November 2

Authoritarian republicans

Republicans want to change everything, including our flag and our anthem. Without consulting the people of course – they know the people will say No. The republicans are once again showing an unpleasant authoritarian or even dictatorial trait. Louise Trecassi, wrting  in  “Showground not so royal” in The Adelaide Advertiser of 24 October , 2006  reported that  the Royal Adelaide Showground, managed by the oldest business association in South Australia – the Royal Agricultural & Horticultural Society of SA, is to be renamed the Adelaide Showground.

According to The Advertiser, a showground marketing executive Penelope Bettison said the renaming was "not a political statement". She said the venue, known as the Adelaide Showground in 1925, was returning to its roots. She said the word "royal" would be maintained for events such as the annual show. Her explanation was that: "We wanted to simplify the brand. The term royal suggests something traditional and historical but that doesn’t reflect the venue or contemporary nature of our facilities".

The Advertiser asked me my views, and reported this comment: "We shouldn’t be getting rid of heritage and traditions. It’s a pity to take away something that has been with the people of Adelaide for some considerable time”. I made the point both to the newspaper and to the ABC that South Australia had voted strongly against the republicans preferred model in 1999, and that they had not been consulted on this name change. I asked where would it end. Would the name Adelaide itself, and King William Street be changed by republican authorities without reference to the people?

 

 

 

 

The Australian Republican  Movement  predictably said the term was redundant and irrelevant. It is clear that the ARM wants to move on a republic against the peoples’ wishes. The Advertiser said the Premier Mike Rann did not want to enter the debate.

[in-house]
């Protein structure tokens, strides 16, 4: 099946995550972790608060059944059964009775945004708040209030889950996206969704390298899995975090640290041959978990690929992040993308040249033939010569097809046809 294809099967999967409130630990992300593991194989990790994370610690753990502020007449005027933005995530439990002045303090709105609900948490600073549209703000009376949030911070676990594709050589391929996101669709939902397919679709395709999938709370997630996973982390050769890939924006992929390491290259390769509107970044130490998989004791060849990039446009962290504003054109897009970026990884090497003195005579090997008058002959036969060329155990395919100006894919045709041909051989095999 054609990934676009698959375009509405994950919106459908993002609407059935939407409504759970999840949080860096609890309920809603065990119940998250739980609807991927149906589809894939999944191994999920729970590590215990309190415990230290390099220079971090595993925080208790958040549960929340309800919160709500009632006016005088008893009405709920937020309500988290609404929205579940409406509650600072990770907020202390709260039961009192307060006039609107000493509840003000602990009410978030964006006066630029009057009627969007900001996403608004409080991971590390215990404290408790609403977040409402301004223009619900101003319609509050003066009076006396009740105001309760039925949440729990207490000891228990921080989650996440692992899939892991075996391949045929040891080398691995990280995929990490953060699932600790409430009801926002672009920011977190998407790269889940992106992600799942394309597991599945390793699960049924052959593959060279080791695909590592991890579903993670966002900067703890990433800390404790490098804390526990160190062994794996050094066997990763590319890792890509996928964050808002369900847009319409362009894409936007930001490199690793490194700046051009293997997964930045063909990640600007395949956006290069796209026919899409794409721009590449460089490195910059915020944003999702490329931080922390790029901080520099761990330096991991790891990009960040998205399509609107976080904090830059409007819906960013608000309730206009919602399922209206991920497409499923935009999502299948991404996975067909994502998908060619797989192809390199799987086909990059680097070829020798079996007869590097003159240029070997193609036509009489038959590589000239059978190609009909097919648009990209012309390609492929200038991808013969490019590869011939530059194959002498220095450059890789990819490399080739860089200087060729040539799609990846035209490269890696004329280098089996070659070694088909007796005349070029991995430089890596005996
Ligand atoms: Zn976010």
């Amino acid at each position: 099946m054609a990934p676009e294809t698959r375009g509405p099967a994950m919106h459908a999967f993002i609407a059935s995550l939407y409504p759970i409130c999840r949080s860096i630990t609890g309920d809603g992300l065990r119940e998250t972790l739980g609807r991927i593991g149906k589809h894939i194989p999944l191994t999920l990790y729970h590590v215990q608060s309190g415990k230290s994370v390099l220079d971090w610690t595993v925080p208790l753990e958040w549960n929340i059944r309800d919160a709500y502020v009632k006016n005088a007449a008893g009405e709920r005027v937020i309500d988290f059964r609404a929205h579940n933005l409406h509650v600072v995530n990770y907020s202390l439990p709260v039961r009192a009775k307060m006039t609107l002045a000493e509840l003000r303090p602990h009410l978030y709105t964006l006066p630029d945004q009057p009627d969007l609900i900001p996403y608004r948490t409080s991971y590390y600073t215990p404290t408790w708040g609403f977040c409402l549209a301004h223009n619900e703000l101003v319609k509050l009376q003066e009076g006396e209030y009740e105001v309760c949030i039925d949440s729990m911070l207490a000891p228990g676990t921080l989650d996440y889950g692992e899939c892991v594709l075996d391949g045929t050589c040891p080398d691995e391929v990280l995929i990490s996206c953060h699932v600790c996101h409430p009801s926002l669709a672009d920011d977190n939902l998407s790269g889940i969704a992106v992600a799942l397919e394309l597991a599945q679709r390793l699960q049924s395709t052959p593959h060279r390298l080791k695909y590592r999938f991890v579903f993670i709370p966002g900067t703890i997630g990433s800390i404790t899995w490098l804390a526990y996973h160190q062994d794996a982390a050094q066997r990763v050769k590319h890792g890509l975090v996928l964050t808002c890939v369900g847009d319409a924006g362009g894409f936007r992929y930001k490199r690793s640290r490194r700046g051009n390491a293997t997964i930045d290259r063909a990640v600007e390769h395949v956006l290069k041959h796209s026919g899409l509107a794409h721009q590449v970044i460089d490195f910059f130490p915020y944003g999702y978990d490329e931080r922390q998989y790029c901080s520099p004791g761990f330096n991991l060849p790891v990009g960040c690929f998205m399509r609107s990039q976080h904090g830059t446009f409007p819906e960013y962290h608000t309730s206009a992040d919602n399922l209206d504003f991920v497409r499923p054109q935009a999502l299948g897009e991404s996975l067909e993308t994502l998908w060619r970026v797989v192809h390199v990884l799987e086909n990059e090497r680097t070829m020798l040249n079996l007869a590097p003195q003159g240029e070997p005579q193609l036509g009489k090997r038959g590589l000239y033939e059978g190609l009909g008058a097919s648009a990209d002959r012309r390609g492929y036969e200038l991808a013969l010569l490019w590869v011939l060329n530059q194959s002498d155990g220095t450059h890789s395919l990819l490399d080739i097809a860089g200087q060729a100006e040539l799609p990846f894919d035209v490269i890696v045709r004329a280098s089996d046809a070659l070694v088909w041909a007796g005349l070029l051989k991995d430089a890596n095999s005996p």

In its editorial on the same day, “What’s in a royal title” The Advertiser observed that the change of name was “a subtle reflection of changing times. In form, if not in substance, Australia is an independent republic. While the Queen remains the nominal, ceremonial head of state, the reality is Australia is a boisterous, independent democracy with only tenuous ties with Britain. Royalist diehards may disagree, but in many cases the use of the word royal in institutional names is outmoded and unnecessary.” 

 

The editor said that in the 2006/07 telephone directory, the “Royal Adelaide Showground shares the page with, among others, the Royal Agricultural and Horticultural Society, various royal titles for gynaecologists, general practitioners, surgeons, physicians, psychiatrists, nurses, flying doctors, architects and radiologists, as well as the Royal Automobile Association and, perhaps more appropriately, the Royal Caledonian Society. Nobody denies them the right to use the royal title. But it is pertinent to question whether it is any longer relevant”. 

 

It is even more pertinent to ask what the people think, and what will protect names like Adelaide, Melbourne, Perth, Hobart, Brisbane, Sydney, Victoria, Queensland and New South Wales from republican change.  Australians now realize the republicans will only ask the people if they are legally bound to do so.  Imagine what they would do if they got their republic.

 

 


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